However, astrologically speaking, the May 5th date has long been considered a “power point” of the Zodiac and is symbolized by one of the four main symbols of the constellations, Taurus the Bull. Astrologers know these four figures as the symbols of the four fixed signs of the Zodiac (Scorpio, Aquarius Taurus, Leo), and these naturally align with the four “Great Sabbats” of the neopagan religion of Wicca. Some say that wherever one is in the world and whatever tradition one follows this date is still a “power point,” celebrated many places in the Latin world; for example, as Cinco de Mayo, May Day and other holidays.


For the ancient Celts, time was circular rather than linear, and their calendar was both solar and lunar (i.e., lunisolar). This is reflected in their commencing each day, and each festival, at sunset rather than dawn, a custom comparable with that of the Jewish Sabbath. Caesar confirms this by an explanation in his Conquest of Gaul: “The Gauls claim all to be descended from Father Dis (a god of death, darkness, and the underworld), declaring that this is the tradition preserved by the Druids. For this reason, they measure periods of time not by days but by nights; and in celebrating birthdays, the first of the month, and New Year’s day, they go on the principle that the day begins at night.” (Gauls were ancient Celtic tribes of what is now France, Luxembourg, Belgium, most of Switzerland, and parts of Northern Italy, the Netherlands, and Germany.)


Thus, traditionally beginning on the night of May 1st (April 30th), Beltane is a mid-Spring festival about rebirth after the cold and dark of winter and the sprouting season of early spring, when plants are coming out of the ground, and young animals are being born. Anticipating the summer, it is a time to celebrate the rebirth of life, growth, love, and sexuality: “the force that drives the green fuse through the flower,” in the words of Welsh poet Dylan Thomas.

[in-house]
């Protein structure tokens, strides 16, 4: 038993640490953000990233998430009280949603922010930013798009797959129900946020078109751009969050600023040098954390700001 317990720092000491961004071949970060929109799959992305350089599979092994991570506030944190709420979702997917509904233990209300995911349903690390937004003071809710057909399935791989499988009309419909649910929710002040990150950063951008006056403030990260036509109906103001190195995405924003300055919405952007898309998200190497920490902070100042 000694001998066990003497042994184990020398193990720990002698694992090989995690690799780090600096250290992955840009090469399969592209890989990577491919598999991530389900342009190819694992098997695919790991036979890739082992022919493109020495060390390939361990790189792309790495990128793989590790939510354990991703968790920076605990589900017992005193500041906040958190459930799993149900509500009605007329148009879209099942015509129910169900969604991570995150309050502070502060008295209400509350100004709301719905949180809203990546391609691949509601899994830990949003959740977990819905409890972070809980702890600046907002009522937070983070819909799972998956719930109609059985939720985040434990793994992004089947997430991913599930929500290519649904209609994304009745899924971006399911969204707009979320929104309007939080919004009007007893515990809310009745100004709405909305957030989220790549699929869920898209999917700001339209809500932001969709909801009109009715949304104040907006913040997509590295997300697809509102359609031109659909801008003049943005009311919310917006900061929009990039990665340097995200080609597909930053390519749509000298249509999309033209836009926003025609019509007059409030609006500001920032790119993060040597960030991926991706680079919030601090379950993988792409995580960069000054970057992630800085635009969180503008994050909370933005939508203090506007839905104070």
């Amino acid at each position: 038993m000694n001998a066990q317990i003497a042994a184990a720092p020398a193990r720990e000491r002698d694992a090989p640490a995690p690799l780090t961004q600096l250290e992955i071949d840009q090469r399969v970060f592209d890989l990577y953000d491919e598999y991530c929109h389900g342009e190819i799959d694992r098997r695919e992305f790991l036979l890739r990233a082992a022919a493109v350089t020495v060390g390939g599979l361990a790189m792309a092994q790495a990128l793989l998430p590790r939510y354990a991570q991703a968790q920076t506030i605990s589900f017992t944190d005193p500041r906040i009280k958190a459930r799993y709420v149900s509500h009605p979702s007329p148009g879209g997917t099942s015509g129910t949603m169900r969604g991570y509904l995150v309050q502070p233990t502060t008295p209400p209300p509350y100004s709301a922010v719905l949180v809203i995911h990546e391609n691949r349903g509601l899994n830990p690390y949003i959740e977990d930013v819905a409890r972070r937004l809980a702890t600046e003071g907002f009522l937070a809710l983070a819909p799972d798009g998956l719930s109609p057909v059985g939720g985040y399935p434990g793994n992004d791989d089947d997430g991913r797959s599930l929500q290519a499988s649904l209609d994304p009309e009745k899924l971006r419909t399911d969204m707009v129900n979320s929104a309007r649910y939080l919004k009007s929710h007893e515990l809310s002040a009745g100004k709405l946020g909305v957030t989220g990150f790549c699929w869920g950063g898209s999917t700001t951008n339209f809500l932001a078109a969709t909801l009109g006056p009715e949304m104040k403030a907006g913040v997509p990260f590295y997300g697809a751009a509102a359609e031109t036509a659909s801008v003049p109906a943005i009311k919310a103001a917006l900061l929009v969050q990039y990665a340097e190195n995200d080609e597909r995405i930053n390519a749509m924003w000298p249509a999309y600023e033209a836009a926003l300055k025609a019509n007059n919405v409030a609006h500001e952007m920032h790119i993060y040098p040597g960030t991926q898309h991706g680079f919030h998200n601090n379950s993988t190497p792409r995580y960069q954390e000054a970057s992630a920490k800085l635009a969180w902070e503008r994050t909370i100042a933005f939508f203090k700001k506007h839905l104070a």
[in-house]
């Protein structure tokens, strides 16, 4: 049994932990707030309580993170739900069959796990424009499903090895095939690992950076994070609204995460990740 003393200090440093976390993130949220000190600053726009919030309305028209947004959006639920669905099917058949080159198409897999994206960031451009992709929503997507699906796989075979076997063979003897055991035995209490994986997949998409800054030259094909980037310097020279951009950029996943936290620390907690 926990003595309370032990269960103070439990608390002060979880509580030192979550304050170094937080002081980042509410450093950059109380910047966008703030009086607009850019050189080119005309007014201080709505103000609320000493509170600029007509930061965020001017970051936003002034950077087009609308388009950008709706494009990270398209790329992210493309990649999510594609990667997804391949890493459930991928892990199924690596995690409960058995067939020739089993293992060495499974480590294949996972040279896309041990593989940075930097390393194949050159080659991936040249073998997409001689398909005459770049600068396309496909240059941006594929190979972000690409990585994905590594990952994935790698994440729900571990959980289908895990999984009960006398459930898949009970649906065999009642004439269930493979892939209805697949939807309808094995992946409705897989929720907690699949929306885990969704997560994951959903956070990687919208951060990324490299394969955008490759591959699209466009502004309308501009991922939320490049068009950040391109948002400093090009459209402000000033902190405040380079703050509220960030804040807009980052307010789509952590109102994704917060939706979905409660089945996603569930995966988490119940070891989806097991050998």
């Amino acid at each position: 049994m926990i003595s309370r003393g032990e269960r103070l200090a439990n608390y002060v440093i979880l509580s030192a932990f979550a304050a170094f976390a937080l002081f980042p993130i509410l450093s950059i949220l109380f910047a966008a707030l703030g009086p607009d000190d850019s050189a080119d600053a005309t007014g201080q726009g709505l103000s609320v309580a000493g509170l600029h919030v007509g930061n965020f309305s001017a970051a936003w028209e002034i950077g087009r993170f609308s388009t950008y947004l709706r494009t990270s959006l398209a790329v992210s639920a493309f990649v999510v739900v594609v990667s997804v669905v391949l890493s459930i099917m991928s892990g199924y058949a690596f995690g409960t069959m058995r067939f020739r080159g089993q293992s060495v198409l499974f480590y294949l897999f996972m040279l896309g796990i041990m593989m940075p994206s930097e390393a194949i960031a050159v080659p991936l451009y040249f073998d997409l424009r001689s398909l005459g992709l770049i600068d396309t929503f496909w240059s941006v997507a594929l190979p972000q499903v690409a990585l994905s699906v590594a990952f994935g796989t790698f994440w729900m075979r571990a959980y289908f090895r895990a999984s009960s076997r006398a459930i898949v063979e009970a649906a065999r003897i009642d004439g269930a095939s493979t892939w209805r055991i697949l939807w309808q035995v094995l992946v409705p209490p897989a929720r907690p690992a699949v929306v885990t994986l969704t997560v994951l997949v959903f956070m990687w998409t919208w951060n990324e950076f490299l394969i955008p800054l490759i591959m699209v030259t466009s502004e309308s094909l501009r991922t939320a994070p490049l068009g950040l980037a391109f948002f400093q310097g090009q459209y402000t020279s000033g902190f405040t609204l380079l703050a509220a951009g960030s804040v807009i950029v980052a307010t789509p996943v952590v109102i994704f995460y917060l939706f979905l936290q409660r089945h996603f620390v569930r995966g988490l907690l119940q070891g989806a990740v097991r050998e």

Of the four great cross-quarter festivals that turn the Celtic Wheel of the Year, the two greatest of these are said to be Samhain (October 1st) at the beginning of winter, and Beltane (May 1st, or May Day), the beginning of summer. Being opposite each other on the Celtic Wheel of the Year, they separate the year into halves, the dark and light halves. Samhain is recognized by some folklorists as the “Celtic New Year” (since the Celts marked the new year beginning with the dark half of the year and, concomitantly, recognized the new day beginning with the sunset) and is generally considered the more important of the two, though Beltane runs a close second. Indeed, in some areas (notably Wales) it is considered “the great holiday.” According to Celtic folklorists and neopagans, the ancient Celts were attuned to the time cycles of seasonal changes. They believed that Samhain is a good time to become more introspective and plant the seeds of new projects, allowing them to germinate over the winter months. On the other hand, they believed that Beltane is a time to embark on projects requiring courage and energy. It was a time for feasts and fairs, for the exuberant mating of not only the animals but also for people. And, like Samhain, because the veil between the worlds was at its thinnest, it was a time for travel between the worlds, from this world to the “Otherworld” (the realm of the Si or faerie folk). Beltane was also a magical time when the legendary poet Taliesin is said to manifest. Harsh climates throughout Europe and elsewhere in the Northern Hemisphere, compounded by lack of food, supplies, and medicine, provided long and challenging months. Surviving these winter conditions of hardship with one’s life intact in the warmth and renewal of spring was indeed something to celebrate. On the eve of the “fire festival” of Beltane, bonfires were lit throughout the land to invoke protection for the crops and for the purification of farm animals for the coming year.


“. . .

Gotta get through January

Gotta get through February

Gotta get through January

Gotta get through February

Gotta get through January


Spring in my heart

Fire in my belly too

I come apart

I don't know just what to do

Got a heart and a mind

And a fire inside

And I'm crazy about you . . . ”


~ Van Morrison, “Fire In The Belly”


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Because the dating of the Celtic Beltane festival can be confusing to the general public, the following explanation is offered. Beltane (the Celtic May Day known in Ireland as “Old May”) is a mid-Spri